There’s More to Venice Than Just the Carnival

By Matthew Pressman

The Italian city of Venice is one of the most popular and iconic holiday destinations in the world, consisting of 118 small islands formed by about 150 canals in the marshy Venetian Lagoon, situated the Adriatic Sea in northeast Italy. World-famous for its canals, it remains remarkably unchanged in the last 400 years, with the majority of transportation in the city centre taking place on foot or on water.

Italy Travel Notes – Getting Around Venice

With a history reaching back to the 9th century, the city prospered thanks to its capacity as a city of trade and by the 18th century it had become perhaps the most elegant and refined city in Europe, greatly influencing literature, art and architecture. Although it faced a decline following its capture by Napoleon it became a popular tourist destination and is a monument to the glory days of the Renaissance.

Although the main tourist season in Venice is the summer, either spring or autumn is probably the best time to visit – there are less tourists about, meaning its easier to get around and see the sights, plus the weather is more bearable for visitors from colder climates. The Venice Carnival, this year having taken place between the 25th of January and the 5th of February, may have been and gone, but there are still plenty of other things for tourists to see and experience.

St. Mark’s Square is the principal square of Venice. Referred to Alfred de Musset as “the drawing room of Europe” it is a central landmark and gathering point in Venice, popular with tourists, photographers and the Venetian pigeons! Originally a small area in front of the original St. Mark’s Basilica cathedral, the area has expanded considerably and is a great starting point to see the sights and landmarks of Venice. Apart from St. Mark’s Basilica, other nearby landmarks include the Doge’s Palace, the Napoleonic Wing of the Procuraties, the Procuratie Nuove, and the Biblioteca Marciana.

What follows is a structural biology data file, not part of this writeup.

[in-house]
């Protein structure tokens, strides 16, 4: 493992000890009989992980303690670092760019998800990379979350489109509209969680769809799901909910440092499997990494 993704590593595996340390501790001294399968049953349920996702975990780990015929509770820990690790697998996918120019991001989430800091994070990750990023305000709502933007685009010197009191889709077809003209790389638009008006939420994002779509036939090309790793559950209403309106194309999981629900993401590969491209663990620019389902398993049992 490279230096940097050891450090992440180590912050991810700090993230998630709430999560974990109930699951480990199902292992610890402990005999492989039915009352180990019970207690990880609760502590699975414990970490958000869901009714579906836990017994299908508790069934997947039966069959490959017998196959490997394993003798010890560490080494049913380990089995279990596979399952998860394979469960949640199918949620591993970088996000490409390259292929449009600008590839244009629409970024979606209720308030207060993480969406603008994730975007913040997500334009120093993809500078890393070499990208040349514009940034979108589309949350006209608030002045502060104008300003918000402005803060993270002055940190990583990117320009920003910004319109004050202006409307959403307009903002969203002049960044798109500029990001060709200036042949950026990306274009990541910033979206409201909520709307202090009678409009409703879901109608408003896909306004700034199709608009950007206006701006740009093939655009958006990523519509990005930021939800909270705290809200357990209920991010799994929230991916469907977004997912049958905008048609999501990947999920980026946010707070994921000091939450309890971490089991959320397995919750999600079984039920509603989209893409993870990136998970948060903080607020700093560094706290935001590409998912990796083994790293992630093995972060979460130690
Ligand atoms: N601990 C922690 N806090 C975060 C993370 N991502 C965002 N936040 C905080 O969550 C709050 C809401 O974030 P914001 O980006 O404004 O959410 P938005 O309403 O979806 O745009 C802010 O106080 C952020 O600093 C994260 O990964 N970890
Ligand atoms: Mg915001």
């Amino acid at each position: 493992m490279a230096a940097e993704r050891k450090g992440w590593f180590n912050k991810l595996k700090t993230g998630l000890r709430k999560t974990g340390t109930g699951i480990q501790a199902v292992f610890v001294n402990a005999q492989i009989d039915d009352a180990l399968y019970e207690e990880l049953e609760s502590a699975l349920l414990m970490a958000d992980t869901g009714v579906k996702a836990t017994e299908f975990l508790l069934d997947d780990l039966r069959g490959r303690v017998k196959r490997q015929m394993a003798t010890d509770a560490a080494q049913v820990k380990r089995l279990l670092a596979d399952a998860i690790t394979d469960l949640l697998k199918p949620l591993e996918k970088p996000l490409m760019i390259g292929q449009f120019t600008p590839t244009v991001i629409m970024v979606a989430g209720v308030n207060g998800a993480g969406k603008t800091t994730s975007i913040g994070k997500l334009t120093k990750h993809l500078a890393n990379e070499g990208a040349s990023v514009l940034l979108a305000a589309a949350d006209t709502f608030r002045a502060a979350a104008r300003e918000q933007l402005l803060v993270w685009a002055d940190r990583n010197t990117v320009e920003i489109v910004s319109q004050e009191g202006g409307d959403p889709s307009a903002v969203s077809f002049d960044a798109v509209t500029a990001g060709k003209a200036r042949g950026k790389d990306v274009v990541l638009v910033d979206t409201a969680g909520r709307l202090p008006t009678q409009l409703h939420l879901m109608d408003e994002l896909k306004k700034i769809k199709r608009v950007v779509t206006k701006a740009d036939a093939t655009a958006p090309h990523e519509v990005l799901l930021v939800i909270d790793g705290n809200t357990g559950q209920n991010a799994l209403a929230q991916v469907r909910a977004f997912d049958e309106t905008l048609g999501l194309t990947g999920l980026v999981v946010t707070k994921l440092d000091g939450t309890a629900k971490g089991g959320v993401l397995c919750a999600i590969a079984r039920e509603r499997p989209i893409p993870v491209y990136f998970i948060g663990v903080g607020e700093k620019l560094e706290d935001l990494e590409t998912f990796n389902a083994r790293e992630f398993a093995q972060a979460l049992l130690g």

Venice has some wonderful restaurants, featuring the cuisine of the Veneto region. As with any holiday destination, the best deals are available from restaurants outwith close proximity to tourist attractions. One of the staples of the Venetian diet is the cuttlefish and its ink. Though intense in colour, the black ink has a relatively mild taste and serves as a sauce and ingredient for polenta (corn meal), pasta and risotto dishes.

Venice is packed full in every corner of little stores selling souvenirs, the most common being Carnival masks, glass, and marbled paper. The price can vary greatly from shop to shop, so it is advisable to shop around before buying anything to bring back home. Be aware that plenty of items labelled as ‘Made in Venice’ are actually made in China – for example, original Murano glass, made at the Venetian island of Murano, can cost up to thousands of Euros, but counterfeit pieces can be found at a significantly lower price in several of Venice’s tourist shops.

As a popular tourist destination, Venice accommodation can be very expensive, but if you book your trip far enough in advance and shop around for the best deals, you should be able to find something to suit any budget. To get into Venice, travellers can take advantage of inexpensive flights to the nearby Marco Polo or Treviso airports and from there catch shuttles or arrange private transfers to reach their final destinations with ease.

So if you’re looking for wonderful sights and cuisine in one of the most iconic cities of Europe, try a trip to Venice this spring.

Matthew Pressman is a freelance writer and frequent flyer. When not travelling, he enjoys golf and fishing.

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